Some things are still unclear about US President Donald Trump’s recent decision to bomb Iran — and his rapid-fire follow-up decision not to.
We still do not know what he or his bomb-Iran cheerleaders — National Security Adviser John Bolton and Secretary of State Mike Pompeo — thought the bombing would actually accomplish.
We also do not know why Trump decided to recall the bombers. (Trump claimed it was because a general told him 150 people would die in the attack. But given Trump’s indifference to civilian casualties in Yemen and elsewhere, I am willing to bet the store that had little to do with it.)
But some things are pretty clear. One is that, while Trump pulled back on starting a shooting war, the administration is directly attacking millions of Iranians already.
Three sets of new sanctions, imposed in recent months, are crippling much of Iran’s economy. They are killing Iranians, as the health care system strains to survive shortages of medicine and medical equipment. “Sanctions [are] the first problem in our country and in our system. We can’t transfer the money and make the preparations for surgery. It’s a big problem for us,” said Dr Mohammad Hassan Bani Asad, managing director of the Gandhi Hotel Hospital in Tehran. “We have the procedures, but we don’t have the instruments. It is very difficult for patients and maybe leads to death of some patients.
"The tensions between the two countries go back a long way, but the threat of war right now is rooted in Washington walking away from the Iran nuclear deal two years ago, not in the Iranian response to that rejection. There’s no strategic reason for either side to go to war, but war could absolutely result."
A fourth set of sanctions was added on June 24, ostensibly aimed at Iran’s Supreme Leader, Ali Khameini. Those are likely to have less immediate impact on the public than the earlier ones, but the political impact is huge, with Iran subsequently threatening to cut off diplomatic channels altogether.
Sanctions are simply war by other means. Under the terms of the United Nations Charter, in fact, the unilateral imposition of economic sanctions may constitute an internationally prohibited act of aggression.
Meanwhile, the risk of armed conflict still remains on the table.
In recent weeks, Trump sent a US aircraft carrier group with 7500 or so troops to join two other carrier groups with about 10,500 troops already prowling the region. He also deployed a squadron of nuclear-capable B-52 bombers, plus another 2500 US troops to the already over-armed and over-occupied Middle East.
Meanwhile Trump administration officials blame Iran for the mine attacks on US-allied oil tankers in the waters surrounding Iran — a possible pretext for an attack. These are serious escalations. Even more serious were the cyber-attacks the US launched against Iran shortly afterward.
These are all actions designed to provoke Iranian responses, deliberately edging us closer to a direct military exchange that could easily lead to a full-fledged regional war. Such a confrontation does not have to start with a direct US military strike on Iran, although Bolton and Pompeo have certainly been pushing for that.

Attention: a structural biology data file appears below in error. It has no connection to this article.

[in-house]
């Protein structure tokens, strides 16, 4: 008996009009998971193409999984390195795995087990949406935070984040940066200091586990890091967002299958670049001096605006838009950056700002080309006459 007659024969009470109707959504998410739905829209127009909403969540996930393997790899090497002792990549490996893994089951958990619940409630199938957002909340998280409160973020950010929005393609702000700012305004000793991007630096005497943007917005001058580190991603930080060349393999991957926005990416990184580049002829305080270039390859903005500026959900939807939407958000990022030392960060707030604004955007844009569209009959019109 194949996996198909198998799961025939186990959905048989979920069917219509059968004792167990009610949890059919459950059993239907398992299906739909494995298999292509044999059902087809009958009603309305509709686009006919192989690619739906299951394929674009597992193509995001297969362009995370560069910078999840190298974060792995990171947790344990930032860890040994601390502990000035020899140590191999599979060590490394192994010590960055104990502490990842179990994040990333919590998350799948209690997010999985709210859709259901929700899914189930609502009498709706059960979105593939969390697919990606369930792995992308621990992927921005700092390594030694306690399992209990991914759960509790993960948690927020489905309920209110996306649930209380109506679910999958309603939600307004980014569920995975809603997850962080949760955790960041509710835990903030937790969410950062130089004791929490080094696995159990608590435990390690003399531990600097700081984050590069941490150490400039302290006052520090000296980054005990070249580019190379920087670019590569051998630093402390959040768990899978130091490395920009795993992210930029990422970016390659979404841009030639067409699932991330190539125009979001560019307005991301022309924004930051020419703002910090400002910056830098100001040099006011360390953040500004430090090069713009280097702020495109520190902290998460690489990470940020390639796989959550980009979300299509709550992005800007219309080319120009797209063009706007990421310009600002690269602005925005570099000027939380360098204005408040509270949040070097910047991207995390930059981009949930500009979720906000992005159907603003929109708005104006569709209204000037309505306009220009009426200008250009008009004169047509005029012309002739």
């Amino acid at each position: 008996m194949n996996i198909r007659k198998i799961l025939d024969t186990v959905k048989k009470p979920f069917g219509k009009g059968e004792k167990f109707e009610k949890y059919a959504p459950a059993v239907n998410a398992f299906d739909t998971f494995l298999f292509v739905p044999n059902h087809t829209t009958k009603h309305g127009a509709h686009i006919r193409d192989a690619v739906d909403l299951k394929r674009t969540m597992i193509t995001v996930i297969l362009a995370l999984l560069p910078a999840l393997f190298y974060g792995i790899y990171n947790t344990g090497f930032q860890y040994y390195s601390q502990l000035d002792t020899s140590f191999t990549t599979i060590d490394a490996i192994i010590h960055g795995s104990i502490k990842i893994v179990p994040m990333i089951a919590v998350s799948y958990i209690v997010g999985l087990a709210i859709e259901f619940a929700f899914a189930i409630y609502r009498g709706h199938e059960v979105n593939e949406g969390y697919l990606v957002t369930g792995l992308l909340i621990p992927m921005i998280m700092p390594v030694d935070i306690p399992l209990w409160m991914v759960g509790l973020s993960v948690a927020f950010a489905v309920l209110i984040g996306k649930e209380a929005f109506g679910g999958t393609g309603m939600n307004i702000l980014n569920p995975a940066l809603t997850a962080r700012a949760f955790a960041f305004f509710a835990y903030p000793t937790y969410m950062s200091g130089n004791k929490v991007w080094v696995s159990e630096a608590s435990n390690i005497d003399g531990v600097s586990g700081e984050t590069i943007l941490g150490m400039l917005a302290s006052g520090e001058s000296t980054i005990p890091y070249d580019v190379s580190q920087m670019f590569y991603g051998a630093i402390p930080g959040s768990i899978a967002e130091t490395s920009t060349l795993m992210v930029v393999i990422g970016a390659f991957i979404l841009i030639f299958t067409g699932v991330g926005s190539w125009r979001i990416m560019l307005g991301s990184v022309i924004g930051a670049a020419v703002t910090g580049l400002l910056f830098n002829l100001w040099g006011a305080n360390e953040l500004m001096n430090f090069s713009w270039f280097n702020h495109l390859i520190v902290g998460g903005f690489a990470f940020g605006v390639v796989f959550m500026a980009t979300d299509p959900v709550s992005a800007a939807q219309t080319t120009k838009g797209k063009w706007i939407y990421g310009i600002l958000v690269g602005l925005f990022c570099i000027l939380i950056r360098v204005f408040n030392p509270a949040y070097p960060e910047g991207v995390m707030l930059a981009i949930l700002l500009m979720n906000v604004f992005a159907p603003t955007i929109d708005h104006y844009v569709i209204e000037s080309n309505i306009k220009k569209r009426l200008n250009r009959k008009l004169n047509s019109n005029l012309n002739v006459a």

By now, there are strong political pressures on both governments from hardline elements keyed up for a confrontation.
On the US side, Trump is under pressure from both his own hawkish advisers and from allied anti-Iranian governments in Saudi Arabia and Israel, which would be happy to see the US go to war with Iran. In fact, Israel or Saudi Arabia — armed to the teeth with US-provided weaponry — could even force the issue by attacking Iran and demanding that the US protect them from an inevitable Iranian response.
On the Iranian side, hardliners have been pointing out that diplomatic measures like the nuclear deal, negotiated by the ‘reformist’-led government, failed to end crippling sanctions by the US. That could make future diplomacy much more difficult, especially following Trump’s latest sanctions on the Supreme Leader.
The most immediate danger, though, lies in the narrow, crowded, hyper-militarised Strait of Hormuz off the Iranian coast, through which a huge percentage of the world’s oil and natural gas heads for global markets. It is there we see the “what if” scenario that should be keeping us awake at night.
What if a young sailor — US or Iranian — on duty in the Strait of Hormuz, late at night, sees a flare and thinks it was a weapon fired by the other side? Maybe they thought it came from one of the US destroyers, or from one of the small Iranian speedboats, all of which cruise the strait. Maybe they are scared and feel like they have to respond. Do they fire their weapon into the dark? Then what?
In Syria, the US and Russia communicate military-to-military to avoid killing each other’s forces (even while continuing to kill Syrians). But there is no such military hotline between Washington and Tehran. Small misunderstandings in the dark could spiral massively out of control, with no way to de-escalate. That is the nightmare scenario.
And with key figures in the Trump administration trying so hard to provoke Iran, it would hardly count as an accident.
Phyllis Bennis is a fellow of the Institute for Policy Studies. Her most recent book is the seventh updated edition of Understanding the Palestinian-Israeli Conflict: A Primer. Follow her on Twitter: @PhyllisBennis
[Reprinted from Common Dreams.]